Not in this example, necessarily, but it seems to get trotted out a bit, and contrasts with, say, 'scientists now happily working around the clock gathering evidence and analysing data, having successfully used this approach to land an awesome robot on another fucking planet in the first place'.
posted by obiwanwasabi at 3:43 PM on January 17 [16 favorites]


"I'm probably being a bit sensitive..."


Yes.
posted by shockingbluamp at 3:46 PM on January 17 [1 favorite]


I'm probably being a bit sensitive...

No, you're spot on. I didn't click through to OP's link but that's exactly the sort of thing I expected from the Mail, and why the very first thing I did was go find another source. Fuck the Mail.
posted by laconic skeuomorph at 4:00 PM on January 17 [17 favorites]


I'm probably being a bit sensitive...


Another vote for no. Daily Mail churned out a link-baity story along the lines of "OMG SCIENTISTS BAFFLED!", when the actual story is "OMG COOL ROCK!" (for which scientists don't yet have sufficient data to determine between two plausible hypotheses for its origin because, you know, those data are being beamed to them from a 10-year-old robot traveling on another planet.)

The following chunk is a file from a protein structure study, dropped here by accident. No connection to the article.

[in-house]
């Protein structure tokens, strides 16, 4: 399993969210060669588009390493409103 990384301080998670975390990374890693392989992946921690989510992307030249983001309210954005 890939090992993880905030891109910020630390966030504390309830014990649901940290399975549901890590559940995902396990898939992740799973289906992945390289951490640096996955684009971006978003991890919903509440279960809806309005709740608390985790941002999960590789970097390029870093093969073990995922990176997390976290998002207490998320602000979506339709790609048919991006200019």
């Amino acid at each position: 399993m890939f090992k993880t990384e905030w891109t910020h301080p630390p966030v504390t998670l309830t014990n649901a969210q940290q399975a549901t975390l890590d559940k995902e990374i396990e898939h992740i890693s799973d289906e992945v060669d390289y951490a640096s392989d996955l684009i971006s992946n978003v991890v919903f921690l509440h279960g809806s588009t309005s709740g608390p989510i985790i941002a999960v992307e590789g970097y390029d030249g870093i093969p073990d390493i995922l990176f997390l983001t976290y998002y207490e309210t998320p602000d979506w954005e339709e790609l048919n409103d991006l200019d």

posted by Tsuga at 4:23 PM on January 17 [5 favorites]


In fact, I just want to repeat that last bit:

____NASA has a ten-year-old robot traveling on another planet. How cool is that?____
posted by Tsuga at 4:26 PM on January 17 [16 favorites]


Beware Cessair of Diplos.
posted by sonascope at 4:59 PM on January 17


has left scientists scratching their heads.

Except, even the most cursory of readings shows, they're not scratching their heads at all and have a very good working hypothesis as to how this happened.
posted by feckless fecal fear mongering at 5:00 PM on January 17 [3 favorites]


I think a Martian is throwing rocks at the rover.
posted by Bunny Ultramod at 5:13 PM on January 17 [3 favorites]


News about mars rovers always make me think about this old XKCD strip on Spirit and then I get inexplicably sad.
posted by bigendian at 5:23 PM on January 17 [8 favorites]


I think that sadness is entirely explicable.
posted by It's Raining Florence Henderson at 5:27 PM on January 17 [8 favorites]


I must once again post John Updike's poem "Duet On Mars".

And then pour out a glass for poor Spirit, with a small tear in my eye. Our robot explorer friends are amazing beyond belief.